About this bookFirst published in 1853, The Heir of Redclyffe was among the most successful novels of the century, equalling even the work of Dickens and Thackeray in popularity. The story of a clash of personality between well-born cousins, Guy Morville and Philip Edmonstone, the plot focuses on Guy's spiritual struggle to overcome the darker side of his nature. Philip's sinister insinuations about Guy's character almost thwart Guy's marriage to the gentle Amy, yet despite their bitter feuding the novel reaches an unexpected and dramatic conclusion that vindicates romantic virtue, self-sacrifice, and piety, epitomizing the period's nostalgia for an idealized chivalric past.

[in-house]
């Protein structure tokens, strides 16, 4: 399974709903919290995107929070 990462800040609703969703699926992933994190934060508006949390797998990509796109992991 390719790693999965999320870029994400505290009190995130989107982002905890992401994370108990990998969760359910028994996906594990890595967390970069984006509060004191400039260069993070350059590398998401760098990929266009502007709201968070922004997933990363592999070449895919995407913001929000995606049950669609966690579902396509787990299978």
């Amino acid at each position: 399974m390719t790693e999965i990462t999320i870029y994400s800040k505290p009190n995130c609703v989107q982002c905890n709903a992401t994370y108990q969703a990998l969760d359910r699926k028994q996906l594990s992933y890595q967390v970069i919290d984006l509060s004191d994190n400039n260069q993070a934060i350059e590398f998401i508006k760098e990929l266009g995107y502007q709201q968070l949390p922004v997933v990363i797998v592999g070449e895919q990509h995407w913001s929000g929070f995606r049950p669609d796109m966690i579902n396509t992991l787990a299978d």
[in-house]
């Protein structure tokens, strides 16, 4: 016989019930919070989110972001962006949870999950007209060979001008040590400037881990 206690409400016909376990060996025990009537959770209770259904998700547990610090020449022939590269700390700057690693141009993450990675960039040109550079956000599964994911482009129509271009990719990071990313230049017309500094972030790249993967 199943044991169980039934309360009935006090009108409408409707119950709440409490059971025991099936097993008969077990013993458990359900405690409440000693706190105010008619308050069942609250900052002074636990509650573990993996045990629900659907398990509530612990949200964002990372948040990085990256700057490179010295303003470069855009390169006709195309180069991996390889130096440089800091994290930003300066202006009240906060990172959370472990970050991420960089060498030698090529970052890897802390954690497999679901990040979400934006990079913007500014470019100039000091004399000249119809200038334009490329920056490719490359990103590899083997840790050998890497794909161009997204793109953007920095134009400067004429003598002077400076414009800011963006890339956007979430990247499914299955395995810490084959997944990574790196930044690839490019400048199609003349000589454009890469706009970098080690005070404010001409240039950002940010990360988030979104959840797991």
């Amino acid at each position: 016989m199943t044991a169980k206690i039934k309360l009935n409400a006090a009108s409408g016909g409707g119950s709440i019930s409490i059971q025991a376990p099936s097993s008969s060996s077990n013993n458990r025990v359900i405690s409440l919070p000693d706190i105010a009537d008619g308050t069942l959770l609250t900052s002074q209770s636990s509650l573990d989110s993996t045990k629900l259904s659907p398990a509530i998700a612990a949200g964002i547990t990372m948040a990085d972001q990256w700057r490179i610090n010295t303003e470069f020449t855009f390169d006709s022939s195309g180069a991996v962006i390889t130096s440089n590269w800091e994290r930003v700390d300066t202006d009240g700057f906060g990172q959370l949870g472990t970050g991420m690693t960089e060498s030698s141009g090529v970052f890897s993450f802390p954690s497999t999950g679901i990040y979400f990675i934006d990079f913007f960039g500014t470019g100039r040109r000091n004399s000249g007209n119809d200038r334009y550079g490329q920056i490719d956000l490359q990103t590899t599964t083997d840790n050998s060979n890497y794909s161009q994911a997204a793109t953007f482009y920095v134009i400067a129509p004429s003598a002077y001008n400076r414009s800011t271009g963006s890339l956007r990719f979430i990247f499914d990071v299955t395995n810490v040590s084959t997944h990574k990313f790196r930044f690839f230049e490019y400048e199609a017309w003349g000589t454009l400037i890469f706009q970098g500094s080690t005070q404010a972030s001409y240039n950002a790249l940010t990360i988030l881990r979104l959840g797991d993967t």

Adopted by William Morris and Burne-Jones as 'a pattern for actual life', Guy was a popular role model of noble virtue, while Amy is the ideal Victorian wife - redeemer and inspirer, support and guide. The Heir of Redclyffe is a virtual paradigm of the trends of thought which characterized the middle decades of the nineteenth century. It is deeply marked by the influence of the Oxford Movement, an aspect explored by Barbara Dennis in her Introduction to this unique critical edition.